We know that fracking for gas and oil only makes climate change worse. We know that we’re choosing to frack because we’ve gotten to the end of the line.  Outside of just the climate impacts of fracking, we’re watching communities get sick, lose fresh water, and scramble to get answers from those they elected into power.


That’s why those of us who work to fight fracking are using the People’s Climate March as a rallying space for us to make sure our leaders hear stories from communities.  We want to make sure on the day after the march, people know that climate leaders don’t frack.


There are events all week leading up to the big rally on September 21st that will give you an opportunity to hear from different folks from all around the world about how fracking has impacted them.


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Netflix's secret weapon to conquer Europe: pay TV boxes | Janko Roettgers | GigaOM Tech News

Netflix's secret weapon to conquer Europe: pay TV boxes | Janko Roettgers | GigaOM Tech News | @The Convergence of ICT & Distributed Renewable Energy | Scoop.it

Netflix launched in Germany and Austria on Tuesday after going live in France on Monday, and the company is set to announce launches in three additional European countries later this week. It’s one of Netflix’s most ambitious expansions to date, and it’s coming with a new set of partners: In Germany, Netflix struck an alliance with Deutsche Telekom, and, in France, it teamed up with Bouygues Telecom.


These partnerships could be a key part to Netflix’s expansion in Europe and provide a blueprint for further growth in the U.S. In Germany, Deutsche Telekom is adding Netflix’s app to its Entertain pay TV platform. In France, the app is going to be available on Bouygues Telecom‘s Android-based set-top boxes starting in November.


This isn’t the first time Netflix has struck these kinds of alliances with pay TV operators. However, in the past, cooperations were restricted to operators that were leasing TiVo’s DVR to their customers. Now, Netflix is taking the next step and bringing its app to additional set-top boxes.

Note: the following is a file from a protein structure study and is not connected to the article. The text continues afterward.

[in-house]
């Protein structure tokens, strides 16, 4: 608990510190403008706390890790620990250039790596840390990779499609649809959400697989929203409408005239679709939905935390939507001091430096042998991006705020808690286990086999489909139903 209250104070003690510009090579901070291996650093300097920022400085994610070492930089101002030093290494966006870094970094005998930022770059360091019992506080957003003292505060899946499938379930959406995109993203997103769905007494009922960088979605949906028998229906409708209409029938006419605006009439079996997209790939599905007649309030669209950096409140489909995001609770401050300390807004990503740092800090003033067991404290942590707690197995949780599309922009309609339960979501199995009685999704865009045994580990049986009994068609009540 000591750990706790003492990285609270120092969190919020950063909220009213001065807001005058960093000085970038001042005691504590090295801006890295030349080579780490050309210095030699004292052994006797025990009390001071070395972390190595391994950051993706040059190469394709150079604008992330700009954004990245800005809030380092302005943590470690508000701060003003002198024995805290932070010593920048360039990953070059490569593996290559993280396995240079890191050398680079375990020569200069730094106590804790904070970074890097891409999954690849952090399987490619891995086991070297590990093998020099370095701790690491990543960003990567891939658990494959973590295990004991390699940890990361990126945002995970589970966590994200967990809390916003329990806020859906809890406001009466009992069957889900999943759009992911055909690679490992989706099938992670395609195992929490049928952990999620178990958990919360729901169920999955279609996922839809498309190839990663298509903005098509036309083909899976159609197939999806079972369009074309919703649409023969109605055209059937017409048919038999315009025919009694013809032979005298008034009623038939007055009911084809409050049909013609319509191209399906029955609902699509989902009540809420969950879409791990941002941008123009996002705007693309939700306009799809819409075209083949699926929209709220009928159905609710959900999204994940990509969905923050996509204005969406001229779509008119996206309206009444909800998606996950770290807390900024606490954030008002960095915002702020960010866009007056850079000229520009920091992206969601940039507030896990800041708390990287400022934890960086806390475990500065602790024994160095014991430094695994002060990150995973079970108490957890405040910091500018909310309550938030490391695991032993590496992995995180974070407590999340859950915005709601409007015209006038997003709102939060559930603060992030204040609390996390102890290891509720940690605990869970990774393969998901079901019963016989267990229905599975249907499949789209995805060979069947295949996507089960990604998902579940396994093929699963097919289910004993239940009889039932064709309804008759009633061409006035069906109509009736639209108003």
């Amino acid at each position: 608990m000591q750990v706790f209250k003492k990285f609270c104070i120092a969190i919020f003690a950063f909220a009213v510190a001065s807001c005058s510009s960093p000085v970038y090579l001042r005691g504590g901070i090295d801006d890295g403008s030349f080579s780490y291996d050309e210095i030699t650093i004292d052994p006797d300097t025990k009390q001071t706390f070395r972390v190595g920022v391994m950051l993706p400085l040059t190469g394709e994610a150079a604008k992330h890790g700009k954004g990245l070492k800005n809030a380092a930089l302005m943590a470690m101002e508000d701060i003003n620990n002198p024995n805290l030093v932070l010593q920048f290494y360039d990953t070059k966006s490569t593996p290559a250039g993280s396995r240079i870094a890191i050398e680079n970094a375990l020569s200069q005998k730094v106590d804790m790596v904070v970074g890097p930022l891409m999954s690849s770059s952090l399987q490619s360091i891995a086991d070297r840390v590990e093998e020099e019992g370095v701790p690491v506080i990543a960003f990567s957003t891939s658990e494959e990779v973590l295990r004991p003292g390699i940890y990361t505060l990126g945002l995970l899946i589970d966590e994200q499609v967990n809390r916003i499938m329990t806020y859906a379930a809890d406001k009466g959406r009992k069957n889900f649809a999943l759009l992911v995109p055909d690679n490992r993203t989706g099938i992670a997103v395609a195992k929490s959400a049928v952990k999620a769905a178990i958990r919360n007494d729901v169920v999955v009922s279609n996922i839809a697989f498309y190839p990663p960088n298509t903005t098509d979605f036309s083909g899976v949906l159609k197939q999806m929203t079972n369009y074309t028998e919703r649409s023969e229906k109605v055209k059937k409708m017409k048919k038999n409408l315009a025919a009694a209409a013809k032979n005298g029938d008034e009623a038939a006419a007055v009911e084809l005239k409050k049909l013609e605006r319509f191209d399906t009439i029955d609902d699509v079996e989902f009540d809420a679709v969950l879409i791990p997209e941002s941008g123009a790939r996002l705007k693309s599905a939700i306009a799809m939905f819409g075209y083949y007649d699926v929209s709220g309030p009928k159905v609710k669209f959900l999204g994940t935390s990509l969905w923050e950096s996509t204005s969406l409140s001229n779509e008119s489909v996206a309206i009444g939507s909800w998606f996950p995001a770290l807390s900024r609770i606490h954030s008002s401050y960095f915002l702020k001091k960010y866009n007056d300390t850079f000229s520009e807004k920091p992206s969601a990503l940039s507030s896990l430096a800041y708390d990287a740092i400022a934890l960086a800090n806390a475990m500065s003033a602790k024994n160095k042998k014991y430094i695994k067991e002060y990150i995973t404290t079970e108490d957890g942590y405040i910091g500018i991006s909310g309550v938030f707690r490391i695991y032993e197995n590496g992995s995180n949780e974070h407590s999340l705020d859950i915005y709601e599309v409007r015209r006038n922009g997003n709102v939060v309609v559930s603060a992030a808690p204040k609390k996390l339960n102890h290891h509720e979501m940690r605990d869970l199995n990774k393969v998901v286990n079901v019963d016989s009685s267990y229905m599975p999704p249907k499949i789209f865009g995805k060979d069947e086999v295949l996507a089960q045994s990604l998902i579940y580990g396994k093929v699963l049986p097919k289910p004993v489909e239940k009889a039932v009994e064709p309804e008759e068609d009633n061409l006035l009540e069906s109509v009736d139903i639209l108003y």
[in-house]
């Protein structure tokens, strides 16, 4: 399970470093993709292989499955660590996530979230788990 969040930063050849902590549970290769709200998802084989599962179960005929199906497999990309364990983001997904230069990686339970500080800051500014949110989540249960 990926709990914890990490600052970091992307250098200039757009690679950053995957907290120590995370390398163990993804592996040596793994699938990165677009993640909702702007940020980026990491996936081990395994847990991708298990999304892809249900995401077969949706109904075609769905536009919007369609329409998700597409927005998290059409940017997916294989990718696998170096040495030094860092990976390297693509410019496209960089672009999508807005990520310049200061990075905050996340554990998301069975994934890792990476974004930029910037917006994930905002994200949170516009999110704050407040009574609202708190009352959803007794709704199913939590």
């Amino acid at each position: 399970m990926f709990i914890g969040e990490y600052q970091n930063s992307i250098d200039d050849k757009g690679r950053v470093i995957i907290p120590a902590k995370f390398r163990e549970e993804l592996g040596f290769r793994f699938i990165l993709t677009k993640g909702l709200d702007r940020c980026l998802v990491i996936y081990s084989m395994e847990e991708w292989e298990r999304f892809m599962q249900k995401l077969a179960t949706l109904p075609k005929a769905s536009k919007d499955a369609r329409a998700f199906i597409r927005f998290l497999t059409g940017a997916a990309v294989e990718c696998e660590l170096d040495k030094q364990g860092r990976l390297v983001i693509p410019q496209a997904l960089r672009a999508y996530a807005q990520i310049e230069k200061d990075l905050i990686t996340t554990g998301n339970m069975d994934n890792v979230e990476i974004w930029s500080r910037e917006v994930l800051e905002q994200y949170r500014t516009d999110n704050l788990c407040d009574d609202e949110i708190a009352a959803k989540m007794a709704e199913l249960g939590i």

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Brazil's Indigenous Seek Out City, End Up in Slums | NYTimes.com

Brazil's Indigenous Seek Out City, End Up in Slums | NYTimes.com | @The Convergence of ICT & Distributed Renewable Energy | Scoop.it

They huddle in a tight circle, shaking seed-filled maracas and shuffling in time to a rhythm that has pulsed through their tribes for generations. The dancers raise their voices in song, conjuring an ancient spirit that vibrates above the traffic roaring from a nearby expressway and the beat of funk music blasting from a neighbor's loudspeaker.


In this Brazilian favela, a dense hodgepodge of humble cinderblock homes filled with some of Rio de Janeiro's poorest residents, the indigenous people whose cultures predate recorded history are struggling to keep their traditions alive in the face of modernity. Seeking jobs and forced out of their native lands by loggers, miners and farmers, an estimated 22,000 Brazilian Indians now call the crowded favelas their home.